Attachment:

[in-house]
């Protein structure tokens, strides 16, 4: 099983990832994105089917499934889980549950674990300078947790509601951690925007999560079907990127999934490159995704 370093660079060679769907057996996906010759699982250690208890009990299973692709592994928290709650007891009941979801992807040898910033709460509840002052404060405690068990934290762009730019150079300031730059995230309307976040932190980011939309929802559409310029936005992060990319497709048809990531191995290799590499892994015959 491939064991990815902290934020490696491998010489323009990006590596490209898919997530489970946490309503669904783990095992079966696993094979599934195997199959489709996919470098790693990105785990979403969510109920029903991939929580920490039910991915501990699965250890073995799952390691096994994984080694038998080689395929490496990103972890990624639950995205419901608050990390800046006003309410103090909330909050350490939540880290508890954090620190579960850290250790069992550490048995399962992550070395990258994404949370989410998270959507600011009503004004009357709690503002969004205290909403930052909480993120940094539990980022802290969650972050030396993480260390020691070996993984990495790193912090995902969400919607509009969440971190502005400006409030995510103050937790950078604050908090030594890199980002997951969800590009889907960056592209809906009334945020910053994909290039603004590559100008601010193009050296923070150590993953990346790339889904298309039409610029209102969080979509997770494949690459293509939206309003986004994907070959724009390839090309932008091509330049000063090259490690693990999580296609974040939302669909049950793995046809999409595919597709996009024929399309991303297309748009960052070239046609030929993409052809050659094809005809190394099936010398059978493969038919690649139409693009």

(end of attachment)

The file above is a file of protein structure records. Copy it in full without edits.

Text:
[in-house]
């Protein structure tokens, strides 16, 4: 099983990832994105089917499934889980549950674990300078947790509601951690925007999560079907990127999934490159995704 370093660079060679769907057996996906010759699982250690208890009990299973692709592994928290709650007891009941979801992807040898910033709460509840002052404060405690068990934290762009730019150079300031730059995230309307976040932190980011939309929802559409310029936005992060990319497709048809990531191995290799590499892994015959 491939064991990815902290934020490696491998010489323009990006590596490209898919997530489970946490309503669904783990095992079966696993094979599934195997199959489709996919470098790693990105785990979403969510109920029903991939929580920490039910991915501990699965250890073995799952390691096994994984080694038998080689395929490496990103972890990624639950995205419901608050990390800046006003309410103090909330909050350490939540880290508890954090620190579960850290250790069992550490048995399962992550070395990258994404949370989410998270959507600011009503004004009357709690503002969004205290909403930052909480993120940094539990980022802290969650972050030396993480260390020691070996993984990495790193912090995902969400919607509009969440971190502005400006409030995510103050937790950078604050908090030594890199980002997951969800590009889907960056592209809906009334945020910053994909290039603004590559100008601010193009050296923070150590993953990346790339889904298309039409610029209102969080979509997770494949690459293509939206309003986004994907070959724009390839090309932008091509330049000063090259490690693990999580296609974040939302669909049950793995046809999409595919597709996009024929399309991303297309748009960052070239046609030929993409052809050659094809005809190394099936010398059978493969038919690649139409693009």